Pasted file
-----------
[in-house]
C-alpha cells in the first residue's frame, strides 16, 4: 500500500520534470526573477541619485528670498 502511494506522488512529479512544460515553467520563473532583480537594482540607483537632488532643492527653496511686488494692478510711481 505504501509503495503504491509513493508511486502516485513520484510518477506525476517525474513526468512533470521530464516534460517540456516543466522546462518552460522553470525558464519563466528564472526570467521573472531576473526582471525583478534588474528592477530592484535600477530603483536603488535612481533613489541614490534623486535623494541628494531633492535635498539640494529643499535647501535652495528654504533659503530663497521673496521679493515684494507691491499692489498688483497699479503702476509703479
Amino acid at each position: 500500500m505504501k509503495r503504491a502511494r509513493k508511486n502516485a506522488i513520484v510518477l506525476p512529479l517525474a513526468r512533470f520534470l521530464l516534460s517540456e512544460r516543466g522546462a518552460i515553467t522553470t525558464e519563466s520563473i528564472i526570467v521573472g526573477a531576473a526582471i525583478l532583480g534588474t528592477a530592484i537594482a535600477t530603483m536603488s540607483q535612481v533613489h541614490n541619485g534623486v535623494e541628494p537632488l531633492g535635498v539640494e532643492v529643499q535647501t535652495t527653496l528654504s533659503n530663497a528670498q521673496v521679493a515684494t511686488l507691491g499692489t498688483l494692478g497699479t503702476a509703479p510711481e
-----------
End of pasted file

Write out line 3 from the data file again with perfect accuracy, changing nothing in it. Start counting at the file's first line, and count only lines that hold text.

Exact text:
Amino acid at each position: 500500500m505504501k509503495r503504491a502511494r509513493k508511486n502516485a506522488i513520484v510518477l506525476p512529479l517525474a513526468r512533470f520534470l521530464l516534460s517540456e512544460r516543466g522546462a518552460i515553467t522553470t525558464e519563466s520563473i528564472i526570467v521573472g526573477a531576473a526582471i525583478l532583480g534588474t528592477a530592484i537594482a535600477t530603483m536603488s540607483q535612481v533613489h541614490n541619485g534623486v535623494e541628494p537632488l531633492g535635498v539640494e532643492v529643499q535647501t535652495t527653496l528654504s533659503n530663497a528670498q521673496v521679493a515684494t511686488l507691491g499692489t498688483l494692478g497699479t503702476a509703479p510711481e